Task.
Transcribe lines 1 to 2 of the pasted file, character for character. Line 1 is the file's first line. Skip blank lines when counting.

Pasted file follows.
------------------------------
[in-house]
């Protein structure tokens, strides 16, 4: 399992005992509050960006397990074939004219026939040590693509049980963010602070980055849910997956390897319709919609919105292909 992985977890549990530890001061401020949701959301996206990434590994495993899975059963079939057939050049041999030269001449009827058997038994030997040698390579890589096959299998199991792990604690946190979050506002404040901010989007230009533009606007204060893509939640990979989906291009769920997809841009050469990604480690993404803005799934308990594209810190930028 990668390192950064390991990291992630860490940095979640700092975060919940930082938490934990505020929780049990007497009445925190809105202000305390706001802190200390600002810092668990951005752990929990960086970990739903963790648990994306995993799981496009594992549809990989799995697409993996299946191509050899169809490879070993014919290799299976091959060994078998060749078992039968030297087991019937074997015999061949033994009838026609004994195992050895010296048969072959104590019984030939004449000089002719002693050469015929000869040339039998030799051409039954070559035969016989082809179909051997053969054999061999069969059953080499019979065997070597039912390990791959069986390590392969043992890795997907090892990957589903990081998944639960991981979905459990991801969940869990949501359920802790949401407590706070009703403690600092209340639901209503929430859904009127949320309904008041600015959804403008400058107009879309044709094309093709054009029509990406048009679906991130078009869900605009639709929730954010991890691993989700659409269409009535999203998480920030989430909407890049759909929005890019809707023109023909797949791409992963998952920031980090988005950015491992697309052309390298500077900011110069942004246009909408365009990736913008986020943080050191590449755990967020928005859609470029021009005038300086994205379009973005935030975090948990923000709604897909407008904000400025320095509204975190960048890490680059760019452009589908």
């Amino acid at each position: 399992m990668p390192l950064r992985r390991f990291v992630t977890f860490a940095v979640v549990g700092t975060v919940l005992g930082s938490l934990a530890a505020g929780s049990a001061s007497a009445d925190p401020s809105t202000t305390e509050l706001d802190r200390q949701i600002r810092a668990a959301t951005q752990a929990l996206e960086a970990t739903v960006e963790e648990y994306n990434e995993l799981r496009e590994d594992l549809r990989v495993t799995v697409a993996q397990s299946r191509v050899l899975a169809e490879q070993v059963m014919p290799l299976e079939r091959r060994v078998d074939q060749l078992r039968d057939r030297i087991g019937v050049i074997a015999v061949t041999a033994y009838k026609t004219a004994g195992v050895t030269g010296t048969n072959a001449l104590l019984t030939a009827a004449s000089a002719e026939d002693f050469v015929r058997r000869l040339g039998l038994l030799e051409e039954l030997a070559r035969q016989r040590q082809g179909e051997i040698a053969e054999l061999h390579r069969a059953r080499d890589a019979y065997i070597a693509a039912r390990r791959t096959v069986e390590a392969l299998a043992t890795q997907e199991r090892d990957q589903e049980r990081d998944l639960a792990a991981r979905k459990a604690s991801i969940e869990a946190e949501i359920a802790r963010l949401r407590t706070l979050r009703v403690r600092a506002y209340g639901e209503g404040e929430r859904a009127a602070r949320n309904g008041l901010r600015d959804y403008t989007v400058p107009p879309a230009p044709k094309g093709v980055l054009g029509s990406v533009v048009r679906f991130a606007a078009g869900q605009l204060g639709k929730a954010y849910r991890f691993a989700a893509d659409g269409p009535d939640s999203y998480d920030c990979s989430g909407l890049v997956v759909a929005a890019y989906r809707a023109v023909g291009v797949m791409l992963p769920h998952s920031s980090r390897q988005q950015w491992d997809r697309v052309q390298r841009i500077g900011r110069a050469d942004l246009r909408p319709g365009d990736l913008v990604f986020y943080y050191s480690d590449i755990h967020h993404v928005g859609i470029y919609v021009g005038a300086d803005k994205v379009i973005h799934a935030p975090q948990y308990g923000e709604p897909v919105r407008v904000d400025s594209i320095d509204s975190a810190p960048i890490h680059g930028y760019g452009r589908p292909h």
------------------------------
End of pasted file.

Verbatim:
[in-house]
């Protein structure tokens, strides 16, 4: 399992005992509050960006397990074939004219026939040590693509049980963010602070980055849910997956390897319709919609919105292909 992985977890549990530890001061401020949701959301996206990434590994495993899975059963079939057939050049041999030269001449009827058997038994030997040698390579890589096959299998199991792990604690946190979050506002404040901010989007230009533009606007204060893509939640990979989906291009769920997809841009050469990604480690993404803005799934308990594209810190930028 990668390192950064390991990291992630860490940095979640700092975060919940930082938490934990505020929780049990007497009445925190809105202000305390706001802190200390600002810092668990951005752990929990960086970990739903963790648990994306995993799981496009594992549809990989799995697409993996299946191509050899169809490879070993014919290799299976091959060994078998060749078992039968030297087991019937074997015999061949033994009838026609004994195992050895010296048969072959104590019984030939004449000089002719002693050469015929000869040339039998030799051409039954070559035969016989082809179909051997053969054999061999069969059953080499019979065997070597039912390990791959069986390590392969043992890795997907090892990957589903990081998944639960991981979905459990991801969940869990949501359920802790949401407590706070009703403690600092209340639901209503929430859904009127949320309904008041600015959804403008400058107009879309044709094309093709054009029509990406048009679906991130078009869900605009639709929730954010991890691993989700659409269409009535999203998480920030989430909407890049759909929005890019809707023109023909797949791409992963998952920031980090988005950015491992697309052309390298500077900011110069942004246009909408365009990736913008986020943080050191590449755990967020928005859609470029021009005038300086994205379009973005935030975090948990923000709604897909407008904000400025320095509204975190960048890490680059760019452009589908």